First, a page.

May. 11th, 2016 05:48 am (UTC)
I really wanted to like Hilary. Alas, politically she's a Rockefeller Republican - and I'm an old hippie.
wyld_dandelyon
May. 11th, 2016 06:18 am (UTC)
I think she is more left than that, or would be if we gave her a sufficiently left-leaning Congress to work with. But I have no problem with people who prefer Bernie because they feel his politics are closer to their own than Hillary's.

Really, their record on voting is very similar and both are far to the left of most of Congress. But Hillary has learned to listen to the people, which up until Bernie started his campaign meant leaning toward the middle, which in many respects has been shifted rightward despite progress on some very important issues like gay rights.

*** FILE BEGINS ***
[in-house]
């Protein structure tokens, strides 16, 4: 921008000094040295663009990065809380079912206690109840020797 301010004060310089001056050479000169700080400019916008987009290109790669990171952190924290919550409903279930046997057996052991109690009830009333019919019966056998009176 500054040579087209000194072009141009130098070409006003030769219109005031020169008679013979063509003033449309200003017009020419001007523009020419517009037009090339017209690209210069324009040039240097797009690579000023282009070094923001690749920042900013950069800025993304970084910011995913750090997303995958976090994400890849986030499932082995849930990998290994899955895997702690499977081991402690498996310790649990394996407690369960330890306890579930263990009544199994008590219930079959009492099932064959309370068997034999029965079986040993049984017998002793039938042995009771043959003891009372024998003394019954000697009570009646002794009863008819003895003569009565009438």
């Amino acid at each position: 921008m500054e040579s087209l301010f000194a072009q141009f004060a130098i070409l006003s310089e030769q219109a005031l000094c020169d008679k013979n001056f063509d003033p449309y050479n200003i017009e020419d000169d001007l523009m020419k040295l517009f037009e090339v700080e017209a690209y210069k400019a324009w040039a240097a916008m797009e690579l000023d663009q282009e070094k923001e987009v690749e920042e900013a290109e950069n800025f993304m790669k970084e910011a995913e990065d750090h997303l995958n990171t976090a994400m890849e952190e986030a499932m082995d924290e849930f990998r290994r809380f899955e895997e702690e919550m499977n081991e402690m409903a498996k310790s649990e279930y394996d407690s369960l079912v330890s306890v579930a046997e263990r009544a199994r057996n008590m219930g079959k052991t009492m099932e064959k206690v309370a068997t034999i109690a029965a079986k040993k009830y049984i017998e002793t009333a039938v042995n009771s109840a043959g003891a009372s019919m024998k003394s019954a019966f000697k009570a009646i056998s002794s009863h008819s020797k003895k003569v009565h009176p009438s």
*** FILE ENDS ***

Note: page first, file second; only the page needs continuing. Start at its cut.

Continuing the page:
I do, however, have a problem with people who parrot all the lies and attacks the right has pelted her with over the decades and act like she is a bad person. She has worked to help women and children and minorities her whole life, and she deserves at least a measure of respect. She's not perfect, but she also isn't the devil incarnate.

Edited at 2016-05-11 06:21 am (UTC)
acelightning
May. 11th, 2016 08:04 am (UTC)
Well, I'm deeply disappointed in Obama, although I do understand that he could only do so much with the obstructionist Congress he had to deal with. I'd just like to see some real progressivism in this country again. I won't go into detail about the reasons I'm dubious about Hilary, because you and I don't know each other very well yet, and I really don't want to start fighting. So I'll just say that, given a choice between a vicious capering psychopath and President Grandma, I'd rather have Hilary.